Bandhavgarh National Park was once the hunting reserve of the royal family of Rewa and is today one of the most famous tiger safari reserves in the world, due to its high density of tigers. Covering 168 square miles (437 square km) of bamboo, grassland and deciduous forests in the Vindhya Hills of Madhya Pradesh, this reserve is where the white tigers were discovered. There are also at least 150 bird species here as well as sloth bears, langur monkeys, wild boars, wild dogs, jungle cats, mongoose and three types of deer - chital, sambar and barking.
Kanha National Park is one of the largest and most scenic national parks in India, with wide open game viewing earning it the nickname "the Ngorongoro of India". Hundreds of chital deer graze on carpets of green grass against a backdrop of majestic sal tree forests. These mixed forests and vast meadows are ideal for tiger safaris, as perennial streams run through the park, providing a permanent source of water for wildlife.
Pench National Park is a beautiful reserve situated in the lower reaches of the Satpura Hills and inspired Rudyard Kipling to write his famous children’s story - The Jungle Book. This story featured Mowgli the man cub, Shere Kahn the tiger, Baloo the sloth bear, Kaa the snake and King Louis the amusing ape, although tiger sightings are rare here.
Other options for tiger safaris include Satpura Reserve, that offers walking safaris, and Tadoba Andhari, Maharashtra’s oldest and largest national park.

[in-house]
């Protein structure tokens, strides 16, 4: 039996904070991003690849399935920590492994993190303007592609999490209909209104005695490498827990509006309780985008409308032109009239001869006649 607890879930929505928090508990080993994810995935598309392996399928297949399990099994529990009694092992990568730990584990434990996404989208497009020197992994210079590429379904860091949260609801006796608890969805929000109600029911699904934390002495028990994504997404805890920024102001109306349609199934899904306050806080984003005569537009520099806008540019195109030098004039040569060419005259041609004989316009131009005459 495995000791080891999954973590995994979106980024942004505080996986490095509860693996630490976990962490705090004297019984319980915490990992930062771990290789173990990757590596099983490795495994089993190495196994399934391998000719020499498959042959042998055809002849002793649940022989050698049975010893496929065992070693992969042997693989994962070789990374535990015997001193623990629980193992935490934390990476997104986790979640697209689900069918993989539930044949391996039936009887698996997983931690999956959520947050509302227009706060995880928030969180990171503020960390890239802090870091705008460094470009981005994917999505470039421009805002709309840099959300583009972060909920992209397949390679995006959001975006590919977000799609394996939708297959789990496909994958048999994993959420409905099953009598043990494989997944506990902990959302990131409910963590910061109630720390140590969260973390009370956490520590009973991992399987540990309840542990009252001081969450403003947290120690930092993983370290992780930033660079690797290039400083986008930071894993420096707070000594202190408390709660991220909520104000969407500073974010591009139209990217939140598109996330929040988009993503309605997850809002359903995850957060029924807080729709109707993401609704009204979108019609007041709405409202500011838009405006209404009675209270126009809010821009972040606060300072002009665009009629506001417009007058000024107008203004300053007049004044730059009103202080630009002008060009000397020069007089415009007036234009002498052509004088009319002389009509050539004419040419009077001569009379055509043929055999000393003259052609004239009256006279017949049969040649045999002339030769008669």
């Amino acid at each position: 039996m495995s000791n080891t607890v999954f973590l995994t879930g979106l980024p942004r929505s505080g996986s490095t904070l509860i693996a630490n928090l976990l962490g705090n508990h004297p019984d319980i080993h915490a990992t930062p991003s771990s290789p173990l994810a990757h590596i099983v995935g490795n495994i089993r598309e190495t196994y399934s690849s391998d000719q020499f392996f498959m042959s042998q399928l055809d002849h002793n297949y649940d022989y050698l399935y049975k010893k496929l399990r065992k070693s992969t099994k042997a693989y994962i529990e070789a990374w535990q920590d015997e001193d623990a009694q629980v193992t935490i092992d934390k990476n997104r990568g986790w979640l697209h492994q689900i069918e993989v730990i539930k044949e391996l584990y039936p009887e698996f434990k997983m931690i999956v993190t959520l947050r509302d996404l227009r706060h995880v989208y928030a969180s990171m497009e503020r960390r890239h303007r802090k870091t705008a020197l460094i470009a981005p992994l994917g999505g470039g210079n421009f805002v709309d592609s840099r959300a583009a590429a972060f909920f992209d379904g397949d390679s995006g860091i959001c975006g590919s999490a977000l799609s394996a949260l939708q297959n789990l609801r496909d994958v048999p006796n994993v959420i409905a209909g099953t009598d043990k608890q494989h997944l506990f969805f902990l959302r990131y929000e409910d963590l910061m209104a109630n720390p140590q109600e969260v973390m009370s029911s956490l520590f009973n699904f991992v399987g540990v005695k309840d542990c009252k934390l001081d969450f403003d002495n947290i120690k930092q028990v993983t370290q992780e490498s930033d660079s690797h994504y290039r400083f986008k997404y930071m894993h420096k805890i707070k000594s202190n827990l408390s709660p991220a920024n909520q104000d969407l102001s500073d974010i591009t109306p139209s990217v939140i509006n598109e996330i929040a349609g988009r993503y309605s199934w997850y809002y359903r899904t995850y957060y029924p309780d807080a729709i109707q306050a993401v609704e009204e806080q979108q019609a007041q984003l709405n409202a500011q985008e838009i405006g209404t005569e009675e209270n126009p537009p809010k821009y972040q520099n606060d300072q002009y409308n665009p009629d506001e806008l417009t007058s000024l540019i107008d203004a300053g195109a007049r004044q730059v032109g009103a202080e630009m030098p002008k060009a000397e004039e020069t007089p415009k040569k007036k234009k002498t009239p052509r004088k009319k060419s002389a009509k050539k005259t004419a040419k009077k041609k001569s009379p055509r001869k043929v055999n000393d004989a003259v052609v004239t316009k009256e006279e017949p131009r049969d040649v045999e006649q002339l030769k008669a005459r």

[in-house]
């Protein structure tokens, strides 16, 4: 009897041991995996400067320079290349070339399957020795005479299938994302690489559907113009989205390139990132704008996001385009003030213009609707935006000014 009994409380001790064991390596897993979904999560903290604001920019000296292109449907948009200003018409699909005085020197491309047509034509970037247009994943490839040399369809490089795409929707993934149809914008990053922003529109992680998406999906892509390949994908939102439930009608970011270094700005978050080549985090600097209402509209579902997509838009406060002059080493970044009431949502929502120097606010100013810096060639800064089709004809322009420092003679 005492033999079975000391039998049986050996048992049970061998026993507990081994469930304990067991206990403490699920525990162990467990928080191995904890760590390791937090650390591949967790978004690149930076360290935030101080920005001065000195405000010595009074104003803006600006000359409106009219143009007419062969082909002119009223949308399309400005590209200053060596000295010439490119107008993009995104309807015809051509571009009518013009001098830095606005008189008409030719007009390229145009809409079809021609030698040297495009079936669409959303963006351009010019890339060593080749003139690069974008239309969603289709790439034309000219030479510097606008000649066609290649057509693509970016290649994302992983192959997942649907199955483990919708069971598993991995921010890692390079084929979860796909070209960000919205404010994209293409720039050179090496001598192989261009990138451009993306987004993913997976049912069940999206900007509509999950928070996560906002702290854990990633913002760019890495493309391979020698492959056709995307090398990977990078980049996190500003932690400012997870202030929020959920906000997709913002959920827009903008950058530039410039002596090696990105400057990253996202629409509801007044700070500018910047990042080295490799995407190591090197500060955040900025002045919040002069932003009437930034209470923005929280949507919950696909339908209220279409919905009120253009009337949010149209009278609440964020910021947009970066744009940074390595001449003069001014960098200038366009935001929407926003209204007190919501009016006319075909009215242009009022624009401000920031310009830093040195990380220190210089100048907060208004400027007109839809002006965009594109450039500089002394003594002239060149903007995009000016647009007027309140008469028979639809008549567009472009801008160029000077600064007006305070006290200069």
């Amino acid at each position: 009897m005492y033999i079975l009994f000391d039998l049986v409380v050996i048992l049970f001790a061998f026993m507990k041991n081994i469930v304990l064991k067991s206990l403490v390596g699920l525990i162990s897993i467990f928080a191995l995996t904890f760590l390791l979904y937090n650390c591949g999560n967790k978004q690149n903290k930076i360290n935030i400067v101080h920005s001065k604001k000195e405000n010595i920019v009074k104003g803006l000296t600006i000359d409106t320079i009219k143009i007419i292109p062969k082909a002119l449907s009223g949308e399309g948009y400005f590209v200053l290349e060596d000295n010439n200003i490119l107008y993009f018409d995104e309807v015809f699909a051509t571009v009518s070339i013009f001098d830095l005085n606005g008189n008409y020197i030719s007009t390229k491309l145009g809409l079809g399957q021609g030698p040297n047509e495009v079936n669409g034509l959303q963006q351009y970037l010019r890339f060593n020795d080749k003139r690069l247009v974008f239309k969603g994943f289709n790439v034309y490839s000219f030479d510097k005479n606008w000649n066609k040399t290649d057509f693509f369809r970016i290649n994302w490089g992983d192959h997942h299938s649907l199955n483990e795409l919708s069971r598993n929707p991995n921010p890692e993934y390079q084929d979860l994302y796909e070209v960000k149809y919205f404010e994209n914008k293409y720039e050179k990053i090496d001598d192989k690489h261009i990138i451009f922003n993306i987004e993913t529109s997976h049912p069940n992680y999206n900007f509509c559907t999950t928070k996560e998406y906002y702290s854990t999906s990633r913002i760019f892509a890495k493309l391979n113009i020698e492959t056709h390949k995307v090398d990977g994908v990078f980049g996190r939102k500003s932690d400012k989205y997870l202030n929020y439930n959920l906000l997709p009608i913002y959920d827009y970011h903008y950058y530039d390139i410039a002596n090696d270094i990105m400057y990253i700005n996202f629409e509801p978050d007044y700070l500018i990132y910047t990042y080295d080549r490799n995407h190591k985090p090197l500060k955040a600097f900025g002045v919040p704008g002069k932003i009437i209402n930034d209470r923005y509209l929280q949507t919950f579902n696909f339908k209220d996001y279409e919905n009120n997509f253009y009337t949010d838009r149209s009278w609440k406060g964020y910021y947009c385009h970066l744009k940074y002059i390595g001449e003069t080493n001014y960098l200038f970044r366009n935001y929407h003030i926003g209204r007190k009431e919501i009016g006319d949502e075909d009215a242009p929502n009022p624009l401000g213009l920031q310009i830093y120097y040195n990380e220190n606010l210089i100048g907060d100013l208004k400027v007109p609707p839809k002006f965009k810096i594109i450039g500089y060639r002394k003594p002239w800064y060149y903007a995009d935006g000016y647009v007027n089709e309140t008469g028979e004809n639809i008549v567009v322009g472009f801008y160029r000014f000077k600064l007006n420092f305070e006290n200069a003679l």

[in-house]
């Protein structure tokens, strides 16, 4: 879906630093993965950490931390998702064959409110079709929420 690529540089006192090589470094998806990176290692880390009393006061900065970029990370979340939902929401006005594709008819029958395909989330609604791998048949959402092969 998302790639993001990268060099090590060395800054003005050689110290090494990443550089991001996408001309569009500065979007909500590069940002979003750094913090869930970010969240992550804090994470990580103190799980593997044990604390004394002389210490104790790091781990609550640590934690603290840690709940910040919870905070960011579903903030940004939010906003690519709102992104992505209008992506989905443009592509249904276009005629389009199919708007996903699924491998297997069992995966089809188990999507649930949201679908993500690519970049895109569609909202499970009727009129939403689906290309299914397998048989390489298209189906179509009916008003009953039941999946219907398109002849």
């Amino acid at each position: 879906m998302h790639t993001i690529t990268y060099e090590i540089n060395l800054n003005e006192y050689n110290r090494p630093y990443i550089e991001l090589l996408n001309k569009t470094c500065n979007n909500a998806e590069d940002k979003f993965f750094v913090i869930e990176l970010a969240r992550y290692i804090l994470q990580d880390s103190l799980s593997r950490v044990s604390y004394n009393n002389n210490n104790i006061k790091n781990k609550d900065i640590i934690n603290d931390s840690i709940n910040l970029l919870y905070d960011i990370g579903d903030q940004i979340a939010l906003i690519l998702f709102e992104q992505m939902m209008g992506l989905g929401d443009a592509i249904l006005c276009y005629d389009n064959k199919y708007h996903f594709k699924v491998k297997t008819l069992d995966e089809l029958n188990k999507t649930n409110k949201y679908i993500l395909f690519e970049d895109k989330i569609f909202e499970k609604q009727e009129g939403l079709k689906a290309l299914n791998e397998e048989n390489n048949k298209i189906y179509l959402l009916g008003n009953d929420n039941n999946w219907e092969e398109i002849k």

Tiger safaris in central India can easily be combined with a visit to Khajuraho to see its astonishing 10th century erotic Kama Sutra temples. These ancient hand-carved temples were built between 950 and 1050 AD, with murals that depict the life and times of the Chandela Rajputs. The western group of temples contain the largest and loveliest temples, with the Kandariya Mahadev temple dedicated to Shiva, with its elaborate spire and bands of beautiful carvings, being the most perfect. It shares a high terrace with the older and simpler Devi Jagadamba temple.
No visit to central India is complete without a visit to the sacred city of Varanasi on the River Ganges. Varanasi is the spiritual heart of India and each evening at sunset offerings are made to the Hindu gods, during the much-watched Pooja ceremony. Seeing hundreds of candles floating down the river is spellbinding. An early morning boat ride on the river is another must-do, with incredible photo opportunities as the faithful come down to the ghats to bathe. Also don’t miss the remains of the monastery at Sarnath, which is an important pilgrimage site for another great faith, as this is where the Buddha gave his first sermon.